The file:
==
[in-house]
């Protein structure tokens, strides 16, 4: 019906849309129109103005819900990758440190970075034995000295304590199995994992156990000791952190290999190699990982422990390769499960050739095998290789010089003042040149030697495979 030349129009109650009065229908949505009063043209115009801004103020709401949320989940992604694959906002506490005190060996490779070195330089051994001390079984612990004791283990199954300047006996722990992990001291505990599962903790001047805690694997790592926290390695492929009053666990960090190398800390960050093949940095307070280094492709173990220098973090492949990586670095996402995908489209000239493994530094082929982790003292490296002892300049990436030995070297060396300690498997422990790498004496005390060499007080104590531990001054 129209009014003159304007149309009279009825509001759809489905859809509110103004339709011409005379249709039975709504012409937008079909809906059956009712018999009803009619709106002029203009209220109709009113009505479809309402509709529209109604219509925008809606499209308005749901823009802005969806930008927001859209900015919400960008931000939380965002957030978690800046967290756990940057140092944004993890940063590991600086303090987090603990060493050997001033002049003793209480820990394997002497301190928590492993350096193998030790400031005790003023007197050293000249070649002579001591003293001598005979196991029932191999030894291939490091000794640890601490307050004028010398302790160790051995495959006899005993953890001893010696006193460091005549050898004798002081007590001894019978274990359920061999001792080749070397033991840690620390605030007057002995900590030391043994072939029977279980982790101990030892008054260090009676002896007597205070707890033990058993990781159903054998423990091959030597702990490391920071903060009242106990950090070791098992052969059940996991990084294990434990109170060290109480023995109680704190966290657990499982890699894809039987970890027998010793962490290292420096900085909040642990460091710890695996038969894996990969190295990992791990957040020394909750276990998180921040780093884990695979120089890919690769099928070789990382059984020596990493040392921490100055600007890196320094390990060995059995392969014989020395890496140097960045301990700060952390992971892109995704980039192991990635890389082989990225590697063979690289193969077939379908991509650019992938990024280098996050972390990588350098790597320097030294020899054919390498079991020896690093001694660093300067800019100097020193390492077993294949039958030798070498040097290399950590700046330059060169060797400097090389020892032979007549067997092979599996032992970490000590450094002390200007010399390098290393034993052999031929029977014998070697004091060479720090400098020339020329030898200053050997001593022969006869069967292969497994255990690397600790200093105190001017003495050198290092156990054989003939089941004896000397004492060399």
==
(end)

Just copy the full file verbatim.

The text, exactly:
[in-house]
């Protein structure tokens, strides 16, 4: 019906849309129109103005819900990758440190970075034995000295304590199995994992156990000791952190290999190699990982422990390769499960050739095998290789010089003042040149030697495979 030349129009109650009065229908949505009063043209115009801004103020709401949320989940992604694959906002506490005190060996490779070195330089051994001390079984612990004791283990199954300047006996722990992990001291505990599962903790001047805690694997790592926290390695492929009053666990960090190398800390960050093949940095307070280094492709173990220098973090492949990586670095996402995908489209000239493994530094082929982790003292490296002892300049990436030995070297060396300690498997422990790498004496005390060499007080104590531990001054 129209009014003159304007149309009279009825509001759809489905859809509110103004339709011409005379249709039975709504012409937008079909809906059956009712018999009803009619709106002029203009209220109709009113009505479809309402509709529209109604219509925008809606499209308005749901823009802005969806930008927001859209900015919400960008931000939380965002957030978690800046967290756990940057140092944004993890940063590991600086303090987090603990060493050997001033002049003793209480820990394997002497301190928590492993350096193998030790400031005790003023007197050293000249070649002579001591003293001598005979196991029932191999030894291939490091000794640890601490307050004028010398302790160790051995495959006899005993953890001893010696006193460091005549050898004798002081007590001894019978274990359920061999001792080749070397033991840690620390605030007057002995900590030391043994072939029977279980982790101990030892008054260090009676002896007597205070707890033990058993990781159903054998423990091959030597702990490391920071903060009242106990950090070791098992052969059940996991990084294990434990109170060290109480023995109680704190966290657990499982890699894809039987970890027998010793962490290292420096900085909040642990460091710890695996038969894996990969190295990992791990957040020394909750276990998180921040780093884990695979120089890919690769099928070789990382059984020596990493040392921490100055600007890196320094390990060995059995392969014989020395890496140097960045301990700060952390992971892109995704980039192991990635890389082989990225590697063979690289193969077939379908991509650019992938990024280098996050972390990588350098790597320097030294020899054919390498079991020896690093001694660093300067800019100097020193390492077993294949039958030798070498040097290399950590700046330059060169060797400097090389020892032979007549067997092979599996032992970490000590450094002390200007010399390098290393034993052999031929029977014998070697004091060479720090400098020339020329030898200053050997001593022969006869069967292969497994255990690397600790200093105190001017003495050198290092156990054989003939089941004896000397004492060399």